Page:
GLEN RIDGE, NJ — Glen Ridge’s annual Memorial Day parade couldn’t make its way down Ridgewood Avenue this year because of the COVID-19 pandemic and the resulting stay-at-home orders, but that didn’t stop the borough. A livestreamed ceremony from Glen Ridge Congregational Church was followed by the Glen Ridge High School marching band’s virtual parade, a video posted shortly after.
“Please keep in mind that many of those who we are here to remember once lived in the same houses where we now live,” Glen Ridge Kiwanis Club member Jim O’Grady said at the ceremony. “Their children played on the same fields and attended the same schools as our children do today. The people we are here to remember paid the ultimate price in service to our country. We honor them each year on this day so that they will not be forgotten.”
Mackenzie Johnson sang the national anthem and the Rev. Jeff Mansfield offered a benediction before Mayor Stuart Patrick spoke at the ceremony.
“Although the service members we honor today came from all walks of life, they shared several fundamental qualities,” he said. “Courage, pride, determination, selflessness, dedication to duty and integrity — all the qualities needed to serve a cause larger than oneself. Many of them didn’t ask to leave their homes to fight. Many didn’t even volunteer. They didn’t go to war because they loved fighting. They were called to something bigger than themselves. They were ordinary people who responded in extraordinary ways.”
Patrick explained that Memorial Day, which was originally called Decoration Day, came out of the Civil War.
“The war’s unprecedented carnage and destruction was on a scale not even imagined years earlier,” he said. “It changed America’s view of war forever. Although there are different versions of how Memorial Day began, one story goes that grieving families, both northern and southern, began decorating the graves of their lost soldiers with flowers and wreaths.”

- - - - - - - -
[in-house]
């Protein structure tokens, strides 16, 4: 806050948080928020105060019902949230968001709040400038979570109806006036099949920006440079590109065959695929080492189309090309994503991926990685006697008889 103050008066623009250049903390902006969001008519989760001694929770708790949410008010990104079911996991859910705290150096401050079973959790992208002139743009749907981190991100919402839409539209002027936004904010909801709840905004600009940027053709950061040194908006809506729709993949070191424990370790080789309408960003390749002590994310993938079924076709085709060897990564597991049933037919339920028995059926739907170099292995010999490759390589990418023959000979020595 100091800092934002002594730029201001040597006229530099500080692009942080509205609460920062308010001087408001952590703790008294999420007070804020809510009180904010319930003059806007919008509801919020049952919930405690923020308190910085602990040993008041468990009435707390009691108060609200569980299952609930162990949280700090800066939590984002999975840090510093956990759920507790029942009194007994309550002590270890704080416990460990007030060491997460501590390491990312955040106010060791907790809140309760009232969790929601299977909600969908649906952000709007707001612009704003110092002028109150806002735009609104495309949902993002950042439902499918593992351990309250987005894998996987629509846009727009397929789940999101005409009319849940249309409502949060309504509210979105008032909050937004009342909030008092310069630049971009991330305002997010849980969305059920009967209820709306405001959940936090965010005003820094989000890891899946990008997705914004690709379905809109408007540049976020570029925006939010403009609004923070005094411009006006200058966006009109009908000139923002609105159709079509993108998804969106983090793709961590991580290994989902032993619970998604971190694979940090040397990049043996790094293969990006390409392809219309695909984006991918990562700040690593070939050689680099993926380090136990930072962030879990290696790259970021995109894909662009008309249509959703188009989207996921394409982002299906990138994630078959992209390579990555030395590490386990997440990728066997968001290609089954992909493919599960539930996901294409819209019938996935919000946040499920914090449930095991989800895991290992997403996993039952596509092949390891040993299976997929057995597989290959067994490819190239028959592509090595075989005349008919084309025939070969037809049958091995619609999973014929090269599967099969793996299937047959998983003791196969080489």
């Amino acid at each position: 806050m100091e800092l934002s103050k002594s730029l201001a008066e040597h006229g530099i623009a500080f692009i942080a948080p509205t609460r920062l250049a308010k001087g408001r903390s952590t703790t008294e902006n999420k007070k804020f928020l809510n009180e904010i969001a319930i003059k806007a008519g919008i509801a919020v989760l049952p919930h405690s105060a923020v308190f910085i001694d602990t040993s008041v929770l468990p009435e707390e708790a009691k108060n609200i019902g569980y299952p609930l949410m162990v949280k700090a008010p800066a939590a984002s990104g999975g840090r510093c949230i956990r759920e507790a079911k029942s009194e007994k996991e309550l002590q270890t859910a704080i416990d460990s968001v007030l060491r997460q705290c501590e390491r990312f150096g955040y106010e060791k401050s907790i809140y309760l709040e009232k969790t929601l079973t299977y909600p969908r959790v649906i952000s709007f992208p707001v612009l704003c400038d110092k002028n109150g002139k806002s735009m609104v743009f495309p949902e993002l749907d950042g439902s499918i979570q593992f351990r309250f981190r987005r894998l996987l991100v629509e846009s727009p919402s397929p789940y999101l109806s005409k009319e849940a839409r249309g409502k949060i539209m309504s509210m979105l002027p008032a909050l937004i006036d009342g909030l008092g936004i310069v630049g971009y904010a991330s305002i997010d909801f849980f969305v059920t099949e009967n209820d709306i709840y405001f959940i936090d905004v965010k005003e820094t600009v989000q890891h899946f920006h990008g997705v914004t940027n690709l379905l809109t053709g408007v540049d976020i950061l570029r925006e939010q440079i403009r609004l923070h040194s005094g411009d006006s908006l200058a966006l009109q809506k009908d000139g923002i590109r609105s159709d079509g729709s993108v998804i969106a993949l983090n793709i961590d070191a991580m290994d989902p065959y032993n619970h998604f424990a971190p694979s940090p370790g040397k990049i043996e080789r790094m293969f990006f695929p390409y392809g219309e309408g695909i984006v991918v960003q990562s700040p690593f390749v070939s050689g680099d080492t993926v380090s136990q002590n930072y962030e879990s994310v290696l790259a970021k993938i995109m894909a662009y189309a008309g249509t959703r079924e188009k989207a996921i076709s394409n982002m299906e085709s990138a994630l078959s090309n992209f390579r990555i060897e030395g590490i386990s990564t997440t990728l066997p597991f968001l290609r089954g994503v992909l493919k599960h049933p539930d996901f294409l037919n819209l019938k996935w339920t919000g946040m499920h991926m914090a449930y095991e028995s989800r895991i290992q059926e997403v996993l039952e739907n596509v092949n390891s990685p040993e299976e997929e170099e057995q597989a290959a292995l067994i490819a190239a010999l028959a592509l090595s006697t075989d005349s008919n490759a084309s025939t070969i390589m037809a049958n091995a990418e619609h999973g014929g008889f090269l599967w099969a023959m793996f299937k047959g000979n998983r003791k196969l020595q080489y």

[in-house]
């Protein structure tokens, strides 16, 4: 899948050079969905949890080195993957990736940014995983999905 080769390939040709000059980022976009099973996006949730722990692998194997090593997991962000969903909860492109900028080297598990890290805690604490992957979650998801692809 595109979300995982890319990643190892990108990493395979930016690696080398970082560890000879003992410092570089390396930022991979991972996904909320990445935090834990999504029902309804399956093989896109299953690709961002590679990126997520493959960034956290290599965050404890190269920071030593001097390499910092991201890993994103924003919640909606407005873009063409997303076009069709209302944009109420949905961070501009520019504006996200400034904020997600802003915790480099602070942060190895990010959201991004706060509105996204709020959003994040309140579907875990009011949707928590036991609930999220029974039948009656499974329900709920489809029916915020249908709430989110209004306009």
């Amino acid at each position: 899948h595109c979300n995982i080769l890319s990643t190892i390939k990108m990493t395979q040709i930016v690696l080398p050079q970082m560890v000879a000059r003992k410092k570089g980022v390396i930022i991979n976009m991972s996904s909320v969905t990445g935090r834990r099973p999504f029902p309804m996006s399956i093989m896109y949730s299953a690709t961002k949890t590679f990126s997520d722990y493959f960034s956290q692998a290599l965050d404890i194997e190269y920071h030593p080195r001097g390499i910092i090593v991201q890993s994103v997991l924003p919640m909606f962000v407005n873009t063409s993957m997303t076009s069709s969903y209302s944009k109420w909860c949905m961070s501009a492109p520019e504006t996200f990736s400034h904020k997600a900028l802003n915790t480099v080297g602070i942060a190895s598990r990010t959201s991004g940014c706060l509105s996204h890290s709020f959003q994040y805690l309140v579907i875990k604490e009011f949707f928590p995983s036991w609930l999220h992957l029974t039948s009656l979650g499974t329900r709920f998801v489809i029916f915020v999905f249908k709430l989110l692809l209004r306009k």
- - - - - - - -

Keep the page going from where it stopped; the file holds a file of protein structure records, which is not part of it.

In the mostly empty church, Patrick acknowledged the war of a different type that’s being fought now: coronavirus.
“Our observance of Memorial Day 2020 would not be complete without noting that today, we are once again engaged in a great global war against an extremely deadly, invisible enemy,” he said. “In only five to six months, this enemy has killed over 97,000 people and harmed more than 1.6 million others just in the United States alone, bringing our economy to a virtual halt. This battle is not being fought by our men and women in uniform, but rather by civilian first responders who share all the qualities of the service members we honor today. As we pay homage to our service members, let us also pay equal homage to our first responders who are sacrificing their lives, health and well-being, and serving a cause greater than themselves.”
O’Grady read the names of the 47 Glen Ridge residents who lost their lives in combat, and, after Andrew Dick played taps, four wreaths were placed in front of the memorials by the Glen Ridge Public Library and Ridgewood Avenue School.
Garrison Huddleston, a GRHS senior and the marching band’s drum major, introduced the virtual parade that was posted on the Facebook page. The 20-minute long video showed parades past, the GRHS band marching up and down Ridgewood Avenue and playing the music they normally would.
“We’ve decided to do the next best thing and share video performances with you,” Huddleston said. “The work on these recordings is meant to honor the residents of Glen Ridge who have died in military conflicts, and in particular this year, to celebrate the strong, resilient and caring community that is Glen Ridge.”
Photos by Amanda Valentovic